If you want to remove nightshades from your diet, it can feel like a sudden loss of normal recipes. The good news is that there are plenty of ways to replace them in your diet without having to think too hard.
Use the following list of swaps for an easy nightshade-free experience.
- Replace white potatoes with sweet potatoes, turnips, or parsnips.
- Replace bell peppers with zucchini, carrots, or yellow squash.
- Replace tomatoes with beets, pumpkin, or other foods from the squash family.
- Replace eggplant with portobello mushroom caps or zucchini.
- Replace chili pepper and cayenne pepper with black or white pepper (as confusing as it is, these two are not from the nightshade family).
Following an Elimination Diet: How To Steps
If you decide that you want to try an elimination diet with nightshades, just use the following steps to guide you.
- Use a notebook or smartphone note-taking app. You’ll need to record the date you start, the foods you’re quitting, and a general daily record of what you are eating. This will allow you to keep tabs on other foods besides nightshades which might also be adding to your dietary symptoms.
- Eliminate all nightshades for at least 30 days.
- After 30 days, choose one nightshade to add back into your diet. Eat one small portion of it and be sure to record how much and when you ate it. For the next three days especially, pay close attention to your symptoms, including digestion, headaches, joint pain, muscle pain, bloating, gas, intestinal pain, diarrhea, etc.
- Three days later, try eating the food again. Note reactions and symptoms again. If after eating the food twice you have experienced no unpleasant symptoms or signs of flares, then this food is probably not one you’re sensitive to.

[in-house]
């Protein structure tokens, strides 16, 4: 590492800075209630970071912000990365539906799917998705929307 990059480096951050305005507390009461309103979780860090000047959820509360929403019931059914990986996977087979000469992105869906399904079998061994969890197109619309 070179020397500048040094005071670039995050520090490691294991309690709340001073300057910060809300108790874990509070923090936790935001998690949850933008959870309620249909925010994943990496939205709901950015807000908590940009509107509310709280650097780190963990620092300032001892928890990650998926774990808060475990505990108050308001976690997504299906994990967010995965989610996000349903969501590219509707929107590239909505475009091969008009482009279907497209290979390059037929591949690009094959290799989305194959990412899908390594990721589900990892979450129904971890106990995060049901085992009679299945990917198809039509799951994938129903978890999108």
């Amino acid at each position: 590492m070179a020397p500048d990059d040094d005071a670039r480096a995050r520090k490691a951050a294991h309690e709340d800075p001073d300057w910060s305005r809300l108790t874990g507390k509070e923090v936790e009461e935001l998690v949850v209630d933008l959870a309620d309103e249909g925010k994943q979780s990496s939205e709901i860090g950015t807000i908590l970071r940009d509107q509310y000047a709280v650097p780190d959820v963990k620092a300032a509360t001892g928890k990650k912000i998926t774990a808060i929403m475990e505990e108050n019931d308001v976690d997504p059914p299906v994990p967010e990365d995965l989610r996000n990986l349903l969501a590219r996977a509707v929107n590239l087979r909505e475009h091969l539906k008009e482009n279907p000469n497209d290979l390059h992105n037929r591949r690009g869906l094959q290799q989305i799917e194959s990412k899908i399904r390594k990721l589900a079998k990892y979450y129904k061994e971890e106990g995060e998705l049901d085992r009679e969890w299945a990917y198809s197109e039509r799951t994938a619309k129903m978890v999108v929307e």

- Repeat the process of challenging nightshade foods back into your diet.
- If you encounter one or more that lead to symptoms of sensitivity, digestive upset, or anything else that makes you feel unwell, continue to avoid this food for another three to six months before attempting to challenge it back in to your diet.
- Once you have a list of the nightshade foods you’re sensitive to, continue avoiding these for at least three to six months, but know that if you challenge them a second time and still react, you may need to avoid this food long-term or forever.
Recipes That Are Nightshade Free
If you’re overwhelmed at how to eliminate nightshades from your diet but still have a clue how to cook or eat, the good news is that numerous websites and cookbooks now exist with complete eating plans for the AIP diet, which happens to be completely nightshade free.
The following are helpful resources for following a diet without nightshades:
- 50+ Essential Paleo Autoimmune Recipes from Eat Drink Paleo
- Recipe Archive from Autoimmune Wellness, the internet’s best resource for all things AIP
- 30 of the Best AIP Recipes on the Internet from Kettle & Fire
- 23 Autoimmune Paleo Recipes from PaleoHacks
- 39 Amazing Autoimmune Protocol (AIP) Friendly Recipes from Primal Palate
Nightshades are foods that contain many health benefits, but for some, produce more unpleasant and problematic symptoms than they do good. The main way to know if you’re sensitive to nightshades is to take stock of your current health conditions and whether or not you have any common symptoms.
If you do, try an elimination plan to assess your sensitivity and create a wellness plan that works for you.
If addressing food sensitivity on your own becomes too stressful, reach out to a nutritionist or health professional who is experienced with nightshades and food sensitivity and obtain guidance in crafting a dietary protocol that works for your health needs.
Aimee McNew, MNT, CNTP, is a certified nutritionist who specializes in women’s health, thyroid problems, infertility, and digestive wellness. She ate her way back to health using a Paleo diet, lost 80 pounds, and had a healthy baby after numerous miscarriages. She focuses on simple nutrition practices that promote long-lasting results.